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As it is generally observed, in many naturally occurring processes, material is added on previously formed matter and typically this does happen in layers. This naturally occurring behavior can be seen in the formation of trees, where the tree trunk grows in diameter by adding a layer of new wood in the cambium layer every year. As successive rings are added, the tree trunk and branches grow in diameter, and by counting the number of rings the tree age can be estimated. Similarly, a pearl found in nature is composed of calcium carbonate in minute crystalline form, which has been deposited in concentric layers, or sedimentation in the geological sciences, which is the process of deposition of a solid material from a state of suspension or solution in a fluid (usually air or water).

Like nature, and unlike most conventional manufacturing techniques, Additive Manufacturing (AM) is a groundbreaking manufacturing technology that forms objects by building them up, therefore, material is added only where is needed and as much as needed rather than being removed and thrown away. Paired with computer-aided design (CAD) software, this technique allows the creation of new types of objects with unique material properties.

Key advantages of AM include design flexibility and freedom, design optimization witch results in lighter and more complex structures, massive material usage reduction with great economic and environmental benefits, lower volume, cost & highly responsive production resulting in faster lead times and improved supply chain management.

Nowadays, with its numerous advantages, Additive Manufacturing (AM) has completely revolutionize the way different parts are designed and manufactured in many different industry sectors like rapid prototyping, tooling, automotive, aerospace, dental, and human implants.

Among the different types of AM technologies, there exists one technology namely DMLS Direct Metal Laser Sintering with phenomenal results in part quality, and its mechanical properties. DMLS technology was developed from EOS Gmbh Electro Optical Systems situated in Krailing-Munich area, Germany.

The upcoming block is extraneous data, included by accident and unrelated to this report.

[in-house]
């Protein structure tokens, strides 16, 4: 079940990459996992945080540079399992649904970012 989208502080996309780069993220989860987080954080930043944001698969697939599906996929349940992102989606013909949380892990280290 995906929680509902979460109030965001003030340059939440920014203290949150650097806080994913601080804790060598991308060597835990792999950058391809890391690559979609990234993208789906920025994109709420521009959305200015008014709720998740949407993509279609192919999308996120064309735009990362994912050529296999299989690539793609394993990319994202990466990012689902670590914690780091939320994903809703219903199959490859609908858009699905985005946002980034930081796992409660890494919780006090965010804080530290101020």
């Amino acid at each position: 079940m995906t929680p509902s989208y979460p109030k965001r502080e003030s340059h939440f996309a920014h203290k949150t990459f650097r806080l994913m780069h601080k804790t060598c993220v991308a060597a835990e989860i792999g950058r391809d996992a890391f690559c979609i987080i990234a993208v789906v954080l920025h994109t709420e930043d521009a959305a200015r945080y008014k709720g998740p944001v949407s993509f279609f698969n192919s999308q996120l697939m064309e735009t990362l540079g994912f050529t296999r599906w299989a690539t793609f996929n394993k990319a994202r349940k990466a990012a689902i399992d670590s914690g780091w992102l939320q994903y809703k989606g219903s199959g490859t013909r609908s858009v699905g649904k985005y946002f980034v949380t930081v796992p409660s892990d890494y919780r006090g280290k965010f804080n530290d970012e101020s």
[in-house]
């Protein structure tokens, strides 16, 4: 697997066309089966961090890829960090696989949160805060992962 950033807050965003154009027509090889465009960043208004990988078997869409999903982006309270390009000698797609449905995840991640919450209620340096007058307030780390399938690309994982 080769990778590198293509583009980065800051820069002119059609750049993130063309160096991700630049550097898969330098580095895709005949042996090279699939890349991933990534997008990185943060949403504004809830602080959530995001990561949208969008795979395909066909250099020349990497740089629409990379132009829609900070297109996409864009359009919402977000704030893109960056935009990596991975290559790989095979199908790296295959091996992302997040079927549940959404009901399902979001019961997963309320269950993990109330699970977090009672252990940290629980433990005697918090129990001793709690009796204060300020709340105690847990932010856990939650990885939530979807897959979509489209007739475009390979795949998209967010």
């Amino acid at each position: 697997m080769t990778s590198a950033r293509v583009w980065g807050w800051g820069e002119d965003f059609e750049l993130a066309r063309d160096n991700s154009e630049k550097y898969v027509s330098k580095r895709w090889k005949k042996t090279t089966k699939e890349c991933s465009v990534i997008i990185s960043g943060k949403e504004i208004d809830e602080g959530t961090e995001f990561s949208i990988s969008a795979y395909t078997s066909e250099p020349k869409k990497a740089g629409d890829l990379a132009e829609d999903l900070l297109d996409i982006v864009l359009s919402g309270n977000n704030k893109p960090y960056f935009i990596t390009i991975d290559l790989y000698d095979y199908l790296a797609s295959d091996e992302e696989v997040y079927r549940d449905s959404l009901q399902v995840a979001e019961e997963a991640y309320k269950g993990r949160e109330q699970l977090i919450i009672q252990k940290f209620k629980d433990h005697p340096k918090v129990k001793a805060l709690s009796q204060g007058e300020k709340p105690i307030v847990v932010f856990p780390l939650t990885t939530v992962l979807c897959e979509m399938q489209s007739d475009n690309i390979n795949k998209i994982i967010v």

For Metal Manufacturing

For the production of metal components using DLMS (Direct Metal Laser Sintering), EOS offers a comprehensive selection of metal powders ranging from aluminium, maraging steel and high-grade steel through to titanium as well as nickel and cobalt chrome alloys. This allows highly individualised products to be manufactured in exceptional quality.

Integrated Process Chain Management for EOS Metal solutions guarantees top product quality for both Rapid Prototyping and series production. It improves the productivity of Additive Manufacturing Systems and thus increases the efficiency of the process.The material management process for the EOS Metal solutions has a modular structure. The individual components can be implemented flexibly and independently of the manufacturing system. Integration in existing production environments is easy – either as a module package with all components (EOS M 290 and EOSINT 280) or in the form of individual constituent parts (EOS M 400).


For Plastic Manufacturing

FORMIGA P 110 is a flexible, cost-efficient and highly productive system for the Additive Manufacturing of polymer parts. This compact system is ideal as an entry into Additive Manufacturing, for example for cost-efficient small series production, customised products with complex geometries and rapid prototyping applications. Without requiring tools, the system makes direct use of digital CAD data to produce polymer parts of the highest surface quality to a maximum construction height of 330 mm.

With total build size of 340 x 340 x 600 mm, the EOS P 396 covers the medium build volume range. This modular and highly productive system allows the tool-free manufacture of serial components, spare parts, functional prototypes and models directly from CAD data. Compared to its predecessor model, the EOS P 396 consumes for a typical building job (filling ratio 5.8%) about 38% less energy and is up to 32% faster.


    3D Scanning

    3D scanning is a process of determining the shape of an object in three-dimensional space. By scanning a model object we collect in a computer system the 3D scan data and therefore we have the ability to recreate a high resolution, accurate 3D digital model of the real-world object. 3D scan data is often used as a bridge between physical objects and modern manufacturing. This is achieved by converting the data into computer-aided design (CAD) models, using it to compare against the “as-designed” ideal of the part, or using it in computer-aided engineering (CAE) applications. The devices that capture 3D information are referred to as a 3D scanners. There are many different types of scanners.

    Typical applications for 3D Scanners include:

    ● Quality control in manufacturing facility’s production lines

    ● Reproduction and archival purposes for arts and archaeology

    ● Reverse engineering to analyze actual objects

    ● Machinery, mold and tool making applications

    ● Education and metrology applications